The Black Hart Bar at 1415 University Avenue is a neighborhood, queer, and soccer bar in St. Paul. It continues the legacy of a neighborhood and queer gathering space established by its predecessor, Town House Bar.
In the past several years, the history of the lesbian, gay, bisexual, transgender, and queer (LGBTQ) community has become an interest of historic preservationists. In 2016, the National Park Service (NPS) published LGBTQ America: A Theme Study of Lesbian, Gay, Bisexual, Transgender, and Queer History, a much-needed examination and reconsideration of LGBTQ+ history and culture within the context of the American built environment.
The theme study is a major turning point in the way public historians, historic preservationists, and cultural resource professionals think about LGBTQ+ people and the spaces and places significant to them. Most importantly, the study moves beyond major LGBTQ+ epicenters such as New York and San Francisco, and spotlights a more nuanced, regional queer history by including diverse metropolitan areas like Miami, Reno, and Chicago.
In the Twin Cities, not a single site or neighborhood is listed on the National Register of Historic Places for association with LGBTQ+ history. I realized this quite saliently a couple of years ago when I was in graduate school, working as an archival fellow at the University of Minnesota’s Elmer L. Andersen Library, which houses the university’s special collections and archives. There, I worked at the Jean Nickolaus Tretter Collection in Gay, Lesbian, Bisexual, and Transgender Studies, a capacious archival collection specializing in the curation and preservation of queer cultural artifacts.
I spent many hours there flipping through dozens of print periodicals related to the local LGBTQ+ community, ranging from newspapers to magazines to organizational newsletters. The sheer number of LGBTQ+ publications both astounded and inspired me, and I went on to create a GIS-based archival discovery tool that mapped the locations of where a publication was published or based. Along with mapping the queer print publishing scene from roughly 1965 to 2019, I also mapped the places and neighborhoods where LGBTQ+ people lived and played. As I combed through more titles, I learned about even more types of sites related to local queer history, which includes bars, houses of worship, libraries, and more. It was so interesting to me that a region so rich with queer history had no sites or cultural landscapes associated with the community on the National Register of Historic Places.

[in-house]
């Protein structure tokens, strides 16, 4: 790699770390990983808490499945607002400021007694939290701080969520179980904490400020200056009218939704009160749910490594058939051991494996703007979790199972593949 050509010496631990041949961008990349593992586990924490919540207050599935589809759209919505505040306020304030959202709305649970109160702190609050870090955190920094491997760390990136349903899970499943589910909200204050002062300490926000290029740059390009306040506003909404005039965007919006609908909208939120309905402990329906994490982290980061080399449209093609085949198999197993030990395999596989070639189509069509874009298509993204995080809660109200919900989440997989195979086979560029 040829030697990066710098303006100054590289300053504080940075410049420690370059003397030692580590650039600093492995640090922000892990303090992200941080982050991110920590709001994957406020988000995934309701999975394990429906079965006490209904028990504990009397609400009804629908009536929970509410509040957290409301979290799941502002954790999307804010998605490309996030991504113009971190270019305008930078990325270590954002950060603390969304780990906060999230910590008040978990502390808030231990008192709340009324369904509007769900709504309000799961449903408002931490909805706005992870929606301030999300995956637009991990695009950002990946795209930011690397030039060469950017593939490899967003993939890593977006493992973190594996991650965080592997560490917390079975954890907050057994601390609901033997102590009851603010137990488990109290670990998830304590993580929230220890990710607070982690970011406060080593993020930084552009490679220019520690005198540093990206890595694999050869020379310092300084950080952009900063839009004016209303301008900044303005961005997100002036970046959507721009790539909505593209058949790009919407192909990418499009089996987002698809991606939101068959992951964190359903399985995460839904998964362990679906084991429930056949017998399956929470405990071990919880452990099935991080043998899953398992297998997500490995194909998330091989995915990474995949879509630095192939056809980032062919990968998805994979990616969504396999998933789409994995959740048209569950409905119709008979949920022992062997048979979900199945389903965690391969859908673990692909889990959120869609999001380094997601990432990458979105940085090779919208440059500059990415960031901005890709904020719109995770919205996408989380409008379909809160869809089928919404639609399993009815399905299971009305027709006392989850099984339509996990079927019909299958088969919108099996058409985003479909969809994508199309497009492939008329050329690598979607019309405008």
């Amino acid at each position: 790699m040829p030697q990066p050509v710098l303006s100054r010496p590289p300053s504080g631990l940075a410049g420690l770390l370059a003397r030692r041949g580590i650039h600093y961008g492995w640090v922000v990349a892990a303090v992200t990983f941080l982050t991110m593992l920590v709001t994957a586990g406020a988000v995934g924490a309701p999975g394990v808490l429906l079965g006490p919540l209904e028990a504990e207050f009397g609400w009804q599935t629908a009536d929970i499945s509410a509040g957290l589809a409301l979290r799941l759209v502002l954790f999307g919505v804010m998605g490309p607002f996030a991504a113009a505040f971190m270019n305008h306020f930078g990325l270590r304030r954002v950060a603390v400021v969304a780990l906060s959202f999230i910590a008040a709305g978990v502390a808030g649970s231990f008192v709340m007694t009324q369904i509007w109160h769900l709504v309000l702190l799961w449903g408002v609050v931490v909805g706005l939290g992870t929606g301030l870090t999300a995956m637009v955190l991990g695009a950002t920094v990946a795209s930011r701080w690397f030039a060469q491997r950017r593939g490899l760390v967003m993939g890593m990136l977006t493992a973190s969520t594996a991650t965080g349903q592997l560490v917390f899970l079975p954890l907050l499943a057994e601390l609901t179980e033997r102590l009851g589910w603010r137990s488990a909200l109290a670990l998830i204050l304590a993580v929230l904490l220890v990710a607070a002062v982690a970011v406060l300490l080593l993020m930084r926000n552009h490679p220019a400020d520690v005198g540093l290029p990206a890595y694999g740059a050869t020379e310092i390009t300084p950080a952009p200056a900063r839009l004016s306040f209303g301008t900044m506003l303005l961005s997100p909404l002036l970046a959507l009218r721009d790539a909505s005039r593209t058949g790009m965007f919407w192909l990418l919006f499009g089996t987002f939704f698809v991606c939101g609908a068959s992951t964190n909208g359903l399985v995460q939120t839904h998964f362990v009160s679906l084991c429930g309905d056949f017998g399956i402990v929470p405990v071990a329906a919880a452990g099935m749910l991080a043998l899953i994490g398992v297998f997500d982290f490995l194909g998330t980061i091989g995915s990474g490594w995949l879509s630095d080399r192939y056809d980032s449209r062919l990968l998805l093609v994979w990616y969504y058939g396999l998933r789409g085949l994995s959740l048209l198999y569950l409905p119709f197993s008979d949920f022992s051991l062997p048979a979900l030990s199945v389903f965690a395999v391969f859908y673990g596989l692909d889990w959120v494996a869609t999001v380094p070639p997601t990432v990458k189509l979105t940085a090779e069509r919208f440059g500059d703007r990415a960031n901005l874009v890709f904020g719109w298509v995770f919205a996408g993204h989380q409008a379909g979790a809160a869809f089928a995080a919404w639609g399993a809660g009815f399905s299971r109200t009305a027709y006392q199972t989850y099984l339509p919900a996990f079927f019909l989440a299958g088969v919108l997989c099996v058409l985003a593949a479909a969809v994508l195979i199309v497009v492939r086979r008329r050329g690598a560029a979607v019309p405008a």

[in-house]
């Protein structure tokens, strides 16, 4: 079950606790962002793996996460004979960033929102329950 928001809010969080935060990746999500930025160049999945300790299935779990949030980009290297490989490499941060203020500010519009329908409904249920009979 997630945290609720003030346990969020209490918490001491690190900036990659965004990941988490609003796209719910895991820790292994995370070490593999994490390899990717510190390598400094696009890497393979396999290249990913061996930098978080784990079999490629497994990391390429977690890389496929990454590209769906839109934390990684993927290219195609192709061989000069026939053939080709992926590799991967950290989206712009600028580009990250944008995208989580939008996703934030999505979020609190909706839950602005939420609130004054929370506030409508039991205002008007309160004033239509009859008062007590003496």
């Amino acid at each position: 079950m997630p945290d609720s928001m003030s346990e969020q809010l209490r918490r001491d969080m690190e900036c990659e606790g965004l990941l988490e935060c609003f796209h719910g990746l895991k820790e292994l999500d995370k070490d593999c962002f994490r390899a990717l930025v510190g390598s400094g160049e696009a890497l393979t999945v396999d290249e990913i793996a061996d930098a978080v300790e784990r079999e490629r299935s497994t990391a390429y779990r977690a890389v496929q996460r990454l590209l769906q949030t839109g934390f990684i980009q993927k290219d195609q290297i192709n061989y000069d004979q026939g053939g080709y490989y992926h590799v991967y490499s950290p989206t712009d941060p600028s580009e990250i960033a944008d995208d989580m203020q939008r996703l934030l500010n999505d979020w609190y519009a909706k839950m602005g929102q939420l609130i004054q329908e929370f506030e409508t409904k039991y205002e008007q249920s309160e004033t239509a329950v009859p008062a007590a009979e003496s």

Next, I geocoded about two-hundred sites into Google Maps, creating a map that plots various buildings associated with LGBTQ+ life organized by category. (e.g. bar, house of worship, coffeehouse, etc.).
The result provides historians and preservationists the opportunity to sketch out cultural landscapes teeming with sites associated with Twin Cities LGBTQ+ history. The map situates LGBTQ+ history within Twin Cities preservation efforts, offering a view into the places throughout the region where the community thrived. While many of the sites don’t necessarily function as LGBTQ+ spaces today, many still do serve the community in new ways and stand as a lasting testimony to the rich and expansive LGBTQ+ history in the Twin Cities. This map can be a useful resource for Twin Cities historians and preservationists to better identify and list local LGBTQ+ sites as historic landmarks.
Historians and preservationists in other parts of the country have attempted to put the LGBTQ+ community on their preservation maps, too, including cities like New York, St. Louis, Indianapolis, San Francisco, and more, highlighting the potential for further study of queer America in the cultural resources field and the utility of maps in helping do so. I encourage historians and preservationists across the country to take advantage of these wonderful resources to help put queer history on the map.